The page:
|Statistics and Files|
|Start: Horsey Mill||Distance: 5.4 miles (8.7 km)||Climbing: 5 metres|
|Grid Ref: TG 45728 22244||Time: 2-3 hours||Rating: Easy|
|GPX Route File||Google Earth File||About Horsey Mere|
|Start: Horsey Mill||Distance: 5.4 miles (8.7 km)|
|Climbing: 5 metres||Grid Ref: TG 45728 22244|
|Time: 2-3 hours||Rating: Easy|
|GPX Route File||Google Earth File|
The Walk: On this walk you can get away from it all, through a flat, often bleak but always beautiful landscape - the majority of it sky. Starting beside Horsey Drainage Mill, it skirts Braydon Marshes along Waxham Cut to Horsey Corner, continues down to and along the sea and then back to the village. The white capped Horsey wind (pump) mill rises above the grey green coloured willows and dates from the mid 19th century. Built to drain the land and the surrounding marshes into Horsey Mere, the mill was working until 1943 when it was struck by lightning. Since restoration by the National Trust an electric pump within the mill serves the vital drainage service.
Horsey Mere, 100 acres in area, is one of the largest, more remote and certainly one of the most beautiful of the broads. It is also the most northerly, with a water level 4-5 feet above the surrounding land. Seepage of sea water makes it brackish, with a resultant rather special plant, bird and insect life. The shallow basin of this broad, some six feet deep, has changed little in size over the past century and has been left untouched apart from the necessary annual cutting of weeds.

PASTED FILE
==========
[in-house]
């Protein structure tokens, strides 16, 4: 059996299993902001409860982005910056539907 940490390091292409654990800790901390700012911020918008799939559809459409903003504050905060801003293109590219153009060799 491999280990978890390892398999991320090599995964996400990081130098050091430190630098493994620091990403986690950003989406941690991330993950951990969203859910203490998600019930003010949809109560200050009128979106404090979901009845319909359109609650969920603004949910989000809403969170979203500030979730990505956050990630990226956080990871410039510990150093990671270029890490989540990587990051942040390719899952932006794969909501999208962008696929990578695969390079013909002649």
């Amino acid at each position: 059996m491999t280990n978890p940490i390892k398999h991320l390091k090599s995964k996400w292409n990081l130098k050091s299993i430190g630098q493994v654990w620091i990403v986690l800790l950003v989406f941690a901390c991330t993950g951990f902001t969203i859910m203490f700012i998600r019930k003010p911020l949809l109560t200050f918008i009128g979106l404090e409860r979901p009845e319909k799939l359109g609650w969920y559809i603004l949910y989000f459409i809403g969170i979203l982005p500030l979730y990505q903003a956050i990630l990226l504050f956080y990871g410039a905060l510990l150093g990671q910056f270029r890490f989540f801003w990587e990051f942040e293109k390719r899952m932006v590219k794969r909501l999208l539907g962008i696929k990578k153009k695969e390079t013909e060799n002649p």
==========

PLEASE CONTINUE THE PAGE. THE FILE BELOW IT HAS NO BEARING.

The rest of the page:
The walk leads to the derelict Brograve Drainage Mill and then on to Horsey Corner, a bleak hamlet set in a wind torn landscape, and eventually to the sea at Horsey Gap - a danger point for flooding when the sea blows a rage. The beach here is magnificent, stretching as far as the eye can see. It is usually utterly deserted and, as yet, unspoiled, probably because of the predominant cutting winds. After a walk along the beach adjacent to Horsey Dunes the walk returns inland leading to the village of Horsey.
Horsey church is untypical of the area. All around stand churches with full-squared flint towers, while this one, crouching in thick woodland, has a round tower brought up to the octagonal, with the nave and chancel thatched in reeds from the mere, under a sedge capping. Inside, all is brown, with thatch showing at the unceiled roof. On the wall above the parish chest are scenes of the erection of sea defences.
Horsey, 'Horse Island', was a desolate place until the turn of the 19th century, when ancient sea banks were strengthened and repaired, enabling the marshes to be drained and transformed into fertile and productive farmland.
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